#1
Nov609, 11:19 AM

P: 12

Greetings folks. I am unsure how to calculate the torque produced by a motor if the known voltage input and amps are known. Here are the specs:
3300 RPM @ 1.5Vdc @ 0.075 Amps. 6900 RPM @ 3VDC @ 0.095 Amps. 0.93" Diameter x 1.5" Long body. Operating Range 1.5 to 4.5 VDC. Shaft: 0.07" Diameter x 0.28" Long. What is(are) the equation(s) to calculate torque with the known variables given? 



#2
Nov609, 11:58 AM

P: 459

From the current and voltage you can calculate the input power assume an efficiancy (80% ?) you know the speed so you can calculate the torque.




#3
Nov609, 01:00 PM

P: 12

I do not know me what good power or speed do me. What equation would I use to calculate torque? I do not know the relationships. It has been quite some time since a physics course.




#4
Nov609, 01:12 PM

P: 4,664

Calculating Torque from motor specs
To get power output (watts), multiply current x volts x 80%
To get torque in Newtonmeters, multiply power by 60, and divide by 2 pi RPM = 6.28 RPM. Be sure you are using fullload volts, amps, and RPM Bob S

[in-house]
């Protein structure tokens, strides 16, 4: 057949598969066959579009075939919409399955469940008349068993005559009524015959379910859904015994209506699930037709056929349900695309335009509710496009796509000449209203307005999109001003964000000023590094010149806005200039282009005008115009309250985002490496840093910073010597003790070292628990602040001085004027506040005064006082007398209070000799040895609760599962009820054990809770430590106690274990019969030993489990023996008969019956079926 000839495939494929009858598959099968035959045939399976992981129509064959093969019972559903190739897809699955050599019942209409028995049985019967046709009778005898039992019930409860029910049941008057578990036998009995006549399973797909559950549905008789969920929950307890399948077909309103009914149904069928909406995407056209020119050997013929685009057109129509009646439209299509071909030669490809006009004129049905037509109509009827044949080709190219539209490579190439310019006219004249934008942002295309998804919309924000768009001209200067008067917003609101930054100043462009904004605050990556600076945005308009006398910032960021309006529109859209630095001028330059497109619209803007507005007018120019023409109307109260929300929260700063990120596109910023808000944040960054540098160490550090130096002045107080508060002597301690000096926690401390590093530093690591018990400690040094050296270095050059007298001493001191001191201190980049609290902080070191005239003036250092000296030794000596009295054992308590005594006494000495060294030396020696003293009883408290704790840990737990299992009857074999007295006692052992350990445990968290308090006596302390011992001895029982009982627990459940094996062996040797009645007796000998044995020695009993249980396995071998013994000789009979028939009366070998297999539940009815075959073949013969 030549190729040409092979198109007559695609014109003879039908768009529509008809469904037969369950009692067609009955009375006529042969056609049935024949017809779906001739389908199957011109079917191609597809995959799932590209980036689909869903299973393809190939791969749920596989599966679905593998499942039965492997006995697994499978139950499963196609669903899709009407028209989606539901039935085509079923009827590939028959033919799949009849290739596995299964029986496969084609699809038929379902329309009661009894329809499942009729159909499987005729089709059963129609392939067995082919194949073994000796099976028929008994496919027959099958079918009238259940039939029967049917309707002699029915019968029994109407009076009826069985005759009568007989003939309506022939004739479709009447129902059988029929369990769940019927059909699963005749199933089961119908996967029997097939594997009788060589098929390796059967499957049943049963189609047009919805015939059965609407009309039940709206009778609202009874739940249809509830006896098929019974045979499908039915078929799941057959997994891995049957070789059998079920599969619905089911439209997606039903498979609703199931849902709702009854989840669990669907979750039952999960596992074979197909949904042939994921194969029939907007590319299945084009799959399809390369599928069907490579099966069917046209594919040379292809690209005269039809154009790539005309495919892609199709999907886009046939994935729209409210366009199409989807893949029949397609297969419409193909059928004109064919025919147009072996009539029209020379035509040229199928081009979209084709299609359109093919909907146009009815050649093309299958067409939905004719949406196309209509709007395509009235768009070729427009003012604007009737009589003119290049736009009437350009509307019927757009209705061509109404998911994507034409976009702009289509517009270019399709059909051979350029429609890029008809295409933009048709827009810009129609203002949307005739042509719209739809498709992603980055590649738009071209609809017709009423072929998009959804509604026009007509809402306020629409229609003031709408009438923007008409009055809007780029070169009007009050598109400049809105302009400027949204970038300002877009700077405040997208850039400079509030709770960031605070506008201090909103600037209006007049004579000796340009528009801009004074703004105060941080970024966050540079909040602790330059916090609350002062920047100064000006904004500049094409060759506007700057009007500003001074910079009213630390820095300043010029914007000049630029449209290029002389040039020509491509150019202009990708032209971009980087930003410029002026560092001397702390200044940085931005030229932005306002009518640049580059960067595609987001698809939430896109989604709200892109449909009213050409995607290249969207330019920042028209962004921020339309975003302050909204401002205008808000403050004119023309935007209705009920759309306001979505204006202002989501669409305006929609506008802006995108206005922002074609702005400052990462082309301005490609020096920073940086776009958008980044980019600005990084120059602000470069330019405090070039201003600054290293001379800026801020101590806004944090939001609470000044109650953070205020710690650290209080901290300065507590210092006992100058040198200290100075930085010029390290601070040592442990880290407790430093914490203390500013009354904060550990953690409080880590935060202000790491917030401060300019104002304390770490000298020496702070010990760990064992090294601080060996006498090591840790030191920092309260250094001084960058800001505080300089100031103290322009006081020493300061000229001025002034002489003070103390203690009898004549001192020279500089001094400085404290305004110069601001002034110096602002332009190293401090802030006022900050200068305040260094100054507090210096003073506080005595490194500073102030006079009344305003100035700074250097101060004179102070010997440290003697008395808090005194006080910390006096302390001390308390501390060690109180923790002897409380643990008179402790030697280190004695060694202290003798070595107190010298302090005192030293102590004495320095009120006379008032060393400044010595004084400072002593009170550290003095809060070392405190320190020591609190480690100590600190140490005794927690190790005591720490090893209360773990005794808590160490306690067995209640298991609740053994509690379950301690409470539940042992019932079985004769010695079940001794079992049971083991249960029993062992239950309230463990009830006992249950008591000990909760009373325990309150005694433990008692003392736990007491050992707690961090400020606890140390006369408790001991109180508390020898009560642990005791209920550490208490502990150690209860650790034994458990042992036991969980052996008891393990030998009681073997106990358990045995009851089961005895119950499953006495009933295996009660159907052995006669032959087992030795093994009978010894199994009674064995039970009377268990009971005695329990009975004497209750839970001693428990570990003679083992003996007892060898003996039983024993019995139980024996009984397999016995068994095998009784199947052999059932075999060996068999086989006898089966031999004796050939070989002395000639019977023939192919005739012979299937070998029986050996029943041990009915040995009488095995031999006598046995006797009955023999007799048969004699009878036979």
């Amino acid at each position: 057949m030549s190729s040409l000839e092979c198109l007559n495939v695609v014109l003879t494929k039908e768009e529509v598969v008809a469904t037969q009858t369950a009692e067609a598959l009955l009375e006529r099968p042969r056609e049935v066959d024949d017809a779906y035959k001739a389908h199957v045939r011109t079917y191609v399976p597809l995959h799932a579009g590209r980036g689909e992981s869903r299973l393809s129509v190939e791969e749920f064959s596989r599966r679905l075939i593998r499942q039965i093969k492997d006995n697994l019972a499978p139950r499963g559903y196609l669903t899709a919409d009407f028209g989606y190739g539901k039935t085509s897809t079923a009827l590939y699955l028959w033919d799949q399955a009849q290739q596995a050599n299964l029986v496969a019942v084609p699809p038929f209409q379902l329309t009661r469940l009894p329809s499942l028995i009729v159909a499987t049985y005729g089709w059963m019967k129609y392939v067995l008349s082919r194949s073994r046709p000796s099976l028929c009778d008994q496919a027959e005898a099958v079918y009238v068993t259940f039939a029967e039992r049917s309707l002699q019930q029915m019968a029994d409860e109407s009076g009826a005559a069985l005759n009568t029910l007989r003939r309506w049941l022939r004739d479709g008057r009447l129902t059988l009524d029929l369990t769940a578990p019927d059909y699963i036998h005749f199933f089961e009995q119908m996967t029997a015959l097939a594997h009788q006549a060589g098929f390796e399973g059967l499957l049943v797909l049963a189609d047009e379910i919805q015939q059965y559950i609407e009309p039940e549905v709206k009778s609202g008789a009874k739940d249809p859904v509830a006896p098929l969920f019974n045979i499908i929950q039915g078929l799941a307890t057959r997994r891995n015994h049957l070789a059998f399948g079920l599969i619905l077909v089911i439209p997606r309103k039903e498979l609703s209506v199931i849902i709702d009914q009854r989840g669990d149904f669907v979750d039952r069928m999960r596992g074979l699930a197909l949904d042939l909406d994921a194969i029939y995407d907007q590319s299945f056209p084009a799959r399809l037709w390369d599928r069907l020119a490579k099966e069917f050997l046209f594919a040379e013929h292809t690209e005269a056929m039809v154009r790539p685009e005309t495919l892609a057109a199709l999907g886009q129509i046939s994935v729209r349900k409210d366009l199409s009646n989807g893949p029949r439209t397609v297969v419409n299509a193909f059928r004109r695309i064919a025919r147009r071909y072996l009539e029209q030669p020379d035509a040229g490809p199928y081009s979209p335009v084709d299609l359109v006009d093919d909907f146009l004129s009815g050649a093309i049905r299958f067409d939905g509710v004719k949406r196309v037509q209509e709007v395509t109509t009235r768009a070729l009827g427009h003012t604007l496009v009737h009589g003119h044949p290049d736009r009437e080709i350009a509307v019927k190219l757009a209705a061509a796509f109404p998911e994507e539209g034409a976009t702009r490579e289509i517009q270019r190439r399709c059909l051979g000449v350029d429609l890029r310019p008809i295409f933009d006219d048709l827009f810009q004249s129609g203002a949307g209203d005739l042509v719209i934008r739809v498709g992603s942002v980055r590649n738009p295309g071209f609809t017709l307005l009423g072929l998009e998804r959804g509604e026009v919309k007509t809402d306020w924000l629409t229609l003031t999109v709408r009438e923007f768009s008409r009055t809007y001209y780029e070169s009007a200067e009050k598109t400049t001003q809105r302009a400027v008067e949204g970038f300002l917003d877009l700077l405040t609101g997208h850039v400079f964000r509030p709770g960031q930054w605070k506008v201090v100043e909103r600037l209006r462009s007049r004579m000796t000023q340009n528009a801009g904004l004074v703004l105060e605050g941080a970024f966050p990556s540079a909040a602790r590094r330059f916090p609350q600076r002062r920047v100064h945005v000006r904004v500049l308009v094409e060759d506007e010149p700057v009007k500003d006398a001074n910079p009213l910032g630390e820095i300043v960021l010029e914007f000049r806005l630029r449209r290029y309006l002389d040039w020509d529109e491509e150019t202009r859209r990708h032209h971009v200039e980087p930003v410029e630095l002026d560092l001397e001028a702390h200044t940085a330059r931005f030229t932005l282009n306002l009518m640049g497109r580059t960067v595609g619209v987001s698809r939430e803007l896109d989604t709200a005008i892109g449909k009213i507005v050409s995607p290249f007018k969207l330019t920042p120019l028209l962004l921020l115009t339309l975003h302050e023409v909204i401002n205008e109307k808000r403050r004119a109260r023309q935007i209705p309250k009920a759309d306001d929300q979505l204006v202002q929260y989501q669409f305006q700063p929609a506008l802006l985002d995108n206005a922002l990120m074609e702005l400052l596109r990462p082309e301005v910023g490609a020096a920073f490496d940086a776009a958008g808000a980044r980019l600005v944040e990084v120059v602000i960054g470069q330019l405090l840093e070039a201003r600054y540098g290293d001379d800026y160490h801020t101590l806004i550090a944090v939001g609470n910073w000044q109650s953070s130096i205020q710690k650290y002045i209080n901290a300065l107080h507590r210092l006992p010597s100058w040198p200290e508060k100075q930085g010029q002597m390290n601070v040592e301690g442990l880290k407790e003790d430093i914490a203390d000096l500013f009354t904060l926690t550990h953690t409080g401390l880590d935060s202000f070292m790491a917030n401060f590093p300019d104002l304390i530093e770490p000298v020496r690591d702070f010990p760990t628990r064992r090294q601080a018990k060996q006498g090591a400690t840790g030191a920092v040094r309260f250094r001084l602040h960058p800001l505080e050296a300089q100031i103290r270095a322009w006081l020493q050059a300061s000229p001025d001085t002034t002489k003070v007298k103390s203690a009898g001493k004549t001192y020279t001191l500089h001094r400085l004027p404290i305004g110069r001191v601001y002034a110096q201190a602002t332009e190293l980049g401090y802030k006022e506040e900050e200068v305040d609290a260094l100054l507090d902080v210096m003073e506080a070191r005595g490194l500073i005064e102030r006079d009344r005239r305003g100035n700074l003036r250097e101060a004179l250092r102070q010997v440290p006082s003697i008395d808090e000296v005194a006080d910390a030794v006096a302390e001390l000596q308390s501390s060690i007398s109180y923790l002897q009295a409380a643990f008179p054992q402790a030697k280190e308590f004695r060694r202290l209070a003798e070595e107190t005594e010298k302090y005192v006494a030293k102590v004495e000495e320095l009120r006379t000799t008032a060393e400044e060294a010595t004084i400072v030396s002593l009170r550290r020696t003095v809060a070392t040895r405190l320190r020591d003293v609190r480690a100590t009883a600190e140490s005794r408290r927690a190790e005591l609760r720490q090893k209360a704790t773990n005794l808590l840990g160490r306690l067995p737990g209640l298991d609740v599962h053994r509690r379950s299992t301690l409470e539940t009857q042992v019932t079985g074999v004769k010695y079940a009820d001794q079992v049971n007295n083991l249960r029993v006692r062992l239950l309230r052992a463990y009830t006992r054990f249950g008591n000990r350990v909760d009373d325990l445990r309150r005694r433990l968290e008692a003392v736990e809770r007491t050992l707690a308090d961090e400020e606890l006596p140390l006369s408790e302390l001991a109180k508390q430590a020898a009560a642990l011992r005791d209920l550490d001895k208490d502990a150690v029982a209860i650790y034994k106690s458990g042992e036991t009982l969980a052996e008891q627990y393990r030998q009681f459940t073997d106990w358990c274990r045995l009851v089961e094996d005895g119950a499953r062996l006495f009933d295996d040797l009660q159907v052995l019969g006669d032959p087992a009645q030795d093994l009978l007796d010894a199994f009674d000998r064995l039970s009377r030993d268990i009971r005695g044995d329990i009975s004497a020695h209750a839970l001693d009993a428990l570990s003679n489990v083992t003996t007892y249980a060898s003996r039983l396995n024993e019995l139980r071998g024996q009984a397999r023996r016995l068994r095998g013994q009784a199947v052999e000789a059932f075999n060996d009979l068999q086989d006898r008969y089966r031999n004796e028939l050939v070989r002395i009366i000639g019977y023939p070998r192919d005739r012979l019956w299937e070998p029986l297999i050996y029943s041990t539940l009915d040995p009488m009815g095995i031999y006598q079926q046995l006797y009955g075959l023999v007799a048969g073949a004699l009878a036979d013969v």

#5
Nov609, 02:35 PM

P: 12

So, going along with what has been provided...
P(output) = Amps x Volts x 0.8 P(output) = 0.075 Amps * 1.5 volts * 0.8 = 0.09 Watts Where P = Power T = (P*60)/(2*pi*RPM) T = (0.09 Watts * 60) / (6.28*3300 RPM * (1 min / 60 sec)) = 5.4 / 69.08 = 0.0762 N*M As for the information you gave me, when dividing by RPM, if a Watt is (1 Joule / second), doesn't Rotations Per Minute (RPM) need to be converted to Rotations Per Second? That would account for (1 min / 60 sec). I am not too familiar working with torque values, so would you say this could turn a wheel to move 5lb? 



#6
Nov609, 05:07 PM

P: 4,664

radians per second = 2 pi RPM/60 


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